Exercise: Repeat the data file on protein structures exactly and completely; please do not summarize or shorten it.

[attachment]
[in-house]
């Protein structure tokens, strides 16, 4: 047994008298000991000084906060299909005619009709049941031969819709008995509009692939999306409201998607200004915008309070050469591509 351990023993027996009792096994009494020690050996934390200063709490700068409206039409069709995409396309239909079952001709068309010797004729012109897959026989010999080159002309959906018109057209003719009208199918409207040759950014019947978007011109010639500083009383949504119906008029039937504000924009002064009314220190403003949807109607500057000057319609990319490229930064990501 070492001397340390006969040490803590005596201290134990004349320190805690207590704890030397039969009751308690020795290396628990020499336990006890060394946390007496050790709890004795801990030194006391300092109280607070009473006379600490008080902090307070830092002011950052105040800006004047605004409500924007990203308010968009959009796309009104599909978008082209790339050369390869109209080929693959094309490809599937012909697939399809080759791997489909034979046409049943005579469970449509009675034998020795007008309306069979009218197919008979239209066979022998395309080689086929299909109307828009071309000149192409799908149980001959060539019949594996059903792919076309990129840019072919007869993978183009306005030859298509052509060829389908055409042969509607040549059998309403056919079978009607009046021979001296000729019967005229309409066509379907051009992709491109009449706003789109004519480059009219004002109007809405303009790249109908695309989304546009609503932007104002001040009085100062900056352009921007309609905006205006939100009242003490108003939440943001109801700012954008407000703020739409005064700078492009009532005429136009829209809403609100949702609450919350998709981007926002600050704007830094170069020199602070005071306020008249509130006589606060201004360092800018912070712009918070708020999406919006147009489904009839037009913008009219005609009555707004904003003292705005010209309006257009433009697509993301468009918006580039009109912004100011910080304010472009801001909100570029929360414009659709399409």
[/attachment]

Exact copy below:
[in-house]
């Protein structure tokens, strides 16, 4: 047994008298000991000084906060299909005619009709049941031969819709008995509009692939999306409201998607200004915008309070050469591509 351990023993027996009792096994009494020690050996934390200063709490700068409206039409069709995409396309239909079952001709068309010797004729012109897959026989010999080159002309959906018109057209003719009208199918409207040759950014019947978007011109010639500083009383949504119906008029039937504000924009002064009314220190403003949807109607500057000057319609990319490229930064990501 070492001397340390006969040490803590005596201290134990004349320190805690207590704890030397039969009751308690020795290396628990020499336990006890060394946390007496050790709890004795801990030194006391300092109280607070009473006379600490008080902090307070830092002011950052105040800006004047605004409500924007990203308010968009959009796309009104599909978008082209790339050369390869109209080929693959094309490809599937012909697939399809080759791997489909034979046409049943005579469970449509009675034998020795007008309306069979009218197919008979239209066979022998395309080689086929299909109307828009071309000149192409799908149980001959060539019949594996059903792919076309990129840019072919007869993978183009306005030859298509052509060829389908055409042969509607040549059998309403056919079978009607009046021979001296000729019967005229309409066509379907051009992709491109009449706003789109004519480059009219004002109007809405303009790249109908695309989304546009609503932007104002001040009085100062900056352009921007309609905006205006939100009242003490108003939440943001109801700012954008407000703020739409005064700078492009009532005429136009829209809403609100949702609450919350998709981007926002600050704007830094170069020199602070005071306020008249509130006589606060201004360092800018912070712009918070708020999406919006147009489904009839037009913008009219005609009555707004904003003292705005010209309006257009433009697509993301468009918006580039009109912004100011910080304010472009801001909100570029929360414009659709399409």